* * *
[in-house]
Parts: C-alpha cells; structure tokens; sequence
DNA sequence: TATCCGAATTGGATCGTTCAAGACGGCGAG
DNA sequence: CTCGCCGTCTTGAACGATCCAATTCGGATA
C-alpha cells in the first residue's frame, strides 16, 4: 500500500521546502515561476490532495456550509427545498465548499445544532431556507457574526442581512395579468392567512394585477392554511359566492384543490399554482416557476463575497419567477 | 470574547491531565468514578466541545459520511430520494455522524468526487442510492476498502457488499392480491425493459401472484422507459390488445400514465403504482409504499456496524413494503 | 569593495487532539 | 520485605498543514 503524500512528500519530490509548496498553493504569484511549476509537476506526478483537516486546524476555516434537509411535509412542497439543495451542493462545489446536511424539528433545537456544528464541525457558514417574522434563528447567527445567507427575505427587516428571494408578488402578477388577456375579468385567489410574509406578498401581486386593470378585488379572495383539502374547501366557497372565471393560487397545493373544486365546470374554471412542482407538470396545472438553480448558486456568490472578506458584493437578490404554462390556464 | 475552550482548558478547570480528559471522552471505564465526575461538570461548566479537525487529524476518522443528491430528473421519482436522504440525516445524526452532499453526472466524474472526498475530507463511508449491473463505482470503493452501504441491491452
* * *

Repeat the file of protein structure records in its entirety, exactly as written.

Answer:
[in-house]
Parts: C-alpha cells; structure tokens; sequence
DNA sequence: TATCCGAATTGGATCGTTCAAGACGGCGAG
DNA sequence: CTCGCCGTCTTGAACGATCCAATTCGGATA
C-alpha cells in the first residue's frame, strides 16, 4: 500500500521546502515561476490532495456550509427545498465548499445544532431556507457574526442581512395579468392567512394585477392554511359566492384543490399554482416557476463575497419567477 | 470574547491531565468514578466541545459520511430520494455522524468526487442510492476498502457488499392480491425493459401472484422507459390488445400514465403504482409504499456496524413494503 | 569593495487532539 | 520485605498543514 503524500512528500519530490509548496498553493504569484511549476509537476506526478483537516486546524476555516434537509411535509412542497439543495451542493462545489446536511424539528433545537456544528464541525457558514417574522434563528447567527445567507427575505427587516428571494408578488402578477388577456375579468385567489410574509406578498401581486386593470378585488379572495383539502374547501366557497372565471393560487397545493373544486365546470374554471412542482407538470396545472438553480448558486456568490472578506458584493437578490404554462390556464 | 475552550482548558478547570480528559471522552471505564465526575461538570461548566479537525487529524476518522443528491430528473421519482436522504440525516445524526452532499453526472466524474472526498475530507463511508449491473463505482470503493452501504441491491452